Tampa Mayor Bob Buckhorn spread the wealth Thursday with an election-year budget that should please every incumbent officeholder at City Hall. After years of relying on cash reserves to make ends meet, Buckhorn avoided that and presented a balanced budget that makes important investments in neighborhoods and aging public works. It is a reasonable plan for 2015 that builds on Buckhorn's first term and sets the stage for his March re-election campaign.
The biggest surprise in the budget plan released Thursday to the City Council was that for the first time since becoming mayor in 2011, Buckhorn will not tap city reserves. He has spent about $7 million per year from reserves since taking office, driving the balance down to $103 million, far below the peak of about $150 million under his predecessor, Pam Iorio.
The recovering economy enables Buckhorn to pay the city's bills next year and return $1.3 million to reserves, which keeps the city's balance sheet at a healthy level for lenders on Wall Street. He is keeping the property tax rate the same, although the fee for garbage collection would slightly increase. Yet with building permits increasing and the city's property values rising for a second straight year, the mayor was able to cover the second year of a negotiated pay raise for employees, higher costs for health care, and hiring new police officers to replace those who are retiring. This is a get-going budget after years of holding back, and it reflects both the mayor's confidence in the region and his intent to deliver on major projects that started on his watch.
The bulk of the new spending is on what it should be — roads, sewers, flood control and other capital investments that have been backlogged for years. The canal work in South Tampa, safety improvements to Busch Boulevard and a one-time shot of $4 million for street resurfacing — a 50 percent annual jump — are bread-and-butter improvements that enhance the city's quality of life. Buckhorn also included $300,000 to design a fix for Cuscaden Pool in Ybor City, setting the stage to reopen that historic facility in 2016. There was competition for the Cuscaden money, but he did the right thing.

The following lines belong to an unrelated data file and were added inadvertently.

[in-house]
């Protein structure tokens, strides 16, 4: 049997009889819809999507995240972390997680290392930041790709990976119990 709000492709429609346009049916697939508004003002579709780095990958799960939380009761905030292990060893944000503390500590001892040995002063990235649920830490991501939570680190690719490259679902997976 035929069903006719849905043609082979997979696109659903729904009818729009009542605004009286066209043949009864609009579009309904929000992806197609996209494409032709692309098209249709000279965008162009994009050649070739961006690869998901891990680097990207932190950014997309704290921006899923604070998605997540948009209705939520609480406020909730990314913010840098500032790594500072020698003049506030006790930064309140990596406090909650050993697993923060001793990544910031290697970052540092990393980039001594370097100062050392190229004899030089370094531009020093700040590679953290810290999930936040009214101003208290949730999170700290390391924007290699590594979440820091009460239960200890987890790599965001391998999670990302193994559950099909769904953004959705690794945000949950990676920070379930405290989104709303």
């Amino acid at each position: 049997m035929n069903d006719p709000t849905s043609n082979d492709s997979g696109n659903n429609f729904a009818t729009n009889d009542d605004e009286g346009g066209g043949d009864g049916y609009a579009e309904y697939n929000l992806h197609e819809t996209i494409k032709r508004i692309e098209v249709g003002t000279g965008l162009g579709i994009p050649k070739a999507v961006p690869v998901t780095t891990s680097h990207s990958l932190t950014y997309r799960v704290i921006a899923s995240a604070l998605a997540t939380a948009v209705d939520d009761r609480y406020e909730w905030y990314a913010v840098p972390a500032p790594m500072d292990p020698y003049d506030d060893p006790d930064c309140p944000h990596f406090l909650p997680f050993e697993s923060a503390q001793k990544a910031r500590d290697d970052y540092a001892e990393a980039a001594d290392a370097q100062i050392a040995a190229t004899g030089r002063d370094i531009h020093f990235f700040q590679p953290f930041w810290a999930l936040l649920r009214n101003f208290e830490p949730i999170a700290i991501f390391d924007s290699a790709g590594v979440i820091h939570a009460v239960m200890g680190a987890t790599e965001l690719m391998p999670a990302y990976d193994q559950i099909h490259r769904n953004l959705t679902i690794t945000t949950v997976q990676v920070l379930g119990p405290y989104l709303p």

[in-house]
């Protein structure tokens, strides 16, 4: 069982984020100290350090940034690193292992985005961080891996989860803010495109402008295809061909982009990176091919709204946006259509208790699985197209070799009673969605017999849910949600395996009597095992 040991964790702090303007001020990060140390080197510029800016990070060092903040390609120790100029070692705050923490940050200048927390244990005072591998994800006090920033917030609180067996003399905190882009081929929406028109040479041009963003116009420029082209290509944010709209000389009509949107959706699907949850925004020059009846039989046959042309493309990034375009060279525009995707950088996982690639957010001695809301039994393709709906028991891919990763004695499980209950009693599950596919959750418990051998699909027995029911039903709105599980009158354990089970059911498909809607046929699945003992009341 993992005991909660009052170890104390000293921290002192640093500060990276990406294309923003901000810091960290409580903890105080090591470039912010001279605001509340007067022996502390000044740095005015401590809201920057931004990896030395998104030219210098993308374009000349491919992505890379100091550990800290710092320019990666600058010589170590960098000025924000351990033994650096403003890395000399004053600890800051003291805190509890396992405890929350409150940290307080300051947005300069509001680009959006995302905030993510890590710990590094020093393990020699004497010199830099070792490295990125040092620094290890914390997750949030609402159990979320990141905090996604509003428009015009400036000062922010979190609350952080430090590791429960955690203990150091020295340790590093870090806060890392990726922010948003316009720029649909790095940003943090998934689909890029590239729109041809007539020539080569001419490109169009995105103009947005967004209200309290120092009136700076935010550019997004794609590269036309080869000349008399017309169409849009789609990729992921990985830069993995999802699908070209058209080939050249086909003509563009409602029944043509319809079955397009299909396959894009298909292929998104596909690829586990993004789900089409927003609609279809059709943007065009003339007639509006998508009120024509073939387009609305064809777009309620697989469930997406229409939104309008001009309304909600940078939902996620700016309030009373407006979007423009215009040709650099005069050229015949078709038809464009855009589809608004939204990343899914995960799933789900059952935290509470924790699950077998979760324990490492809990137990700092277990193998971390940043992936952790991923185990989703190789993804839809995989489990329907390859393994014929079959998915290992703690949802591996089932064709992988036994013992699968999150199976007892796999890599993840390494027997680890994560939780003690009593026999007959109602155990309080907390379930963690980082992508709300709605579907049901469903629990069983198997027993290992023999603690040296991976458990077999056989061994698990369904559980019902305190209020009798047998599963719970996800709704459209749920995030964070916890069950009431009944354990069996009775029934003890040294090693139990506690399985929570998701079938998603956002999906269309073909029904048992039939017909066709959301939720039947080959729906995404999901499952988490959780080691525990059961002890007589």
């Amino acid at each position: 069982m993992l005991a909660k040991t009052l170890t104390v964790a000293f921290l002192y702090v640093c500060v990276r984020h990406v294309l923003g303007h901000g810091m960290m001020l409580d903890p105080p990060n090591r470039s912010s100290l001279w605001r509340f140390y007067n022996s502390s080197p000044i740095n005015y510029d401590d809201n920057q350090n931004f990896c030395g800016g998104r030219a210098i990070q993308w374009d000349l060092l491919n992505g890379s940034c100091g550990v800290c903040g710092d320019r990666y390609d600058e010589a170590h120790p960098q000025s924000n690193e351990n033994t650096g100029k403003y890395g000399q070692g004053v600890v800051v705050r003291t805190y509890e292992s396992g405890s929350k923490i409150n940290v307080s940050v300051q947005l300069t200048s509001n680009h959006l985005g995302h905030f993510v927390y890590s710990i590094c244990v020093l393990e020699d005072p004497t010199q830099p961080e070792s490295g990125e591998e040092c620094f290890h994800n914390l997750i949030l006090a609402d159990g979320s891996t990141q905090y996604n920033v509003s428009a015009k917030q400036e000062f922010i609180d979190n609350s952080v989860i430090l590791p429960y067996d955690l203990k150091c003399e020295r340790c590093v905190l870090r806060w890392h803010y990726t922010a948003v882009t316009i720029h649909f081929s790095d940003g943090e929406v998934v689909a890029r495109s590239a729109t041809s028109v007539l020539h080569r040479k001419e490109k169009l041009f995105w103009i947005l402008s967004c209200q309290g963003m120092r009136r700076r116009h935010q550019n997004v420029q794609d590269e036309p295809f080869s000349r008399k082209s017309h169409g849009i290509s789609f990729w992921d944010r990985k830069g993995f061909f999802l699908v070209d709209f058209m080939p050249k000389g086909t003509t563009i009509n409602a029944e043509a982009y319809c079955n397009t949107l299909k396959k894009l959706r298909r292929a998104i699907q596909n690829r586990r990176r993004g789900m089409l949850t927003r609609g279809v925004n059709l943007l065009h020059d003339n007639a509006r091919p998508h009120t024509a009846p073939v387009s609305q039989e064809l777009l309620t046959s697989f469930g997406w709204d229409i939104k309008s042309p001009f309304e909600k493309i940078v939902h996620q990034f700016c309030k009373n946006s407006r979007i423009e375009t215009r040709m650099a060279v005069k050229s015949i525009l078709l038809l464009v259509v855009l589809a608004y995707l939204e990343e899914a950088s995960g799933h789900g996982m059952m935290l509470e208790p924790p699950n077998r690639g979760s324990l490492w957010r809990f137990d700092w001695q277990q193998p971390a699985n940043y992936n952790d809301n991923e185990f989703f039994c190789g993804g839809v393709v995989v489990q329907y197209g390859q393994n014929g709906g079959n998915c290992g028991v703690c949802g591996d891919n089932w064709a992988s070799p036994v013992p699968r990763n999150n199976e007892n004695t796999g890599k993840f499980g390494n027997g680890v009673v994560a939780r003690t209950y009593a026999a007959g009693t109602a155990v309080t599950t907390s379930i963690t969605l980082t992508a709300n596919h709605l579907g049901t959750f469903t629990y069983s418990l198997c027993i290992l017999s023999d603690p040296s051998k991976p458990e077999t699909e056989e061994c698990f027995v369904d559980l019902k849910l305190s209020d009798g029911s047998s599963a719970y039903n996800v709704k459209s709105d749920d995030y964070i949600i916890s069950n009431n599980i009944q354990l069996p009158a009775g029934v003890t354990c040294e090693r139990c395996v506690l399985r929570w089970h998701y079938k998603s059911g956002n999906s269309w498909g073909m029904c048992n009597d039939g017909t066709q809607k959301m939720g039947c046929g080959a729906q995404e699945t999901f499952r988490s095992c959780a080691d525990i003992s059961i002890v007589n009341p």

With projects all across town, the budget has something for everybody, which should make council members happy in the run-up to March city elections. It also furthers Buckhorn's strategy of targeting investments to set the table for private development. Improving roads, expanding the reliability of water service and flood control, upgrading parks and keeping the police and fire departments well-equipped are essential to attracting new residents and businesses.
A balanced budget that returns money to the rainy day fund and spends a record $19 million on neighborhood projects is good politics in an election year. But it also shows the bullish side of a mayor who is looking to appear as a confident partner to attract private investment.
With this budget, Buckhorn is ending his first term with an eye toward a second — and offering a hint of the urgency he will show in making these investments pay off.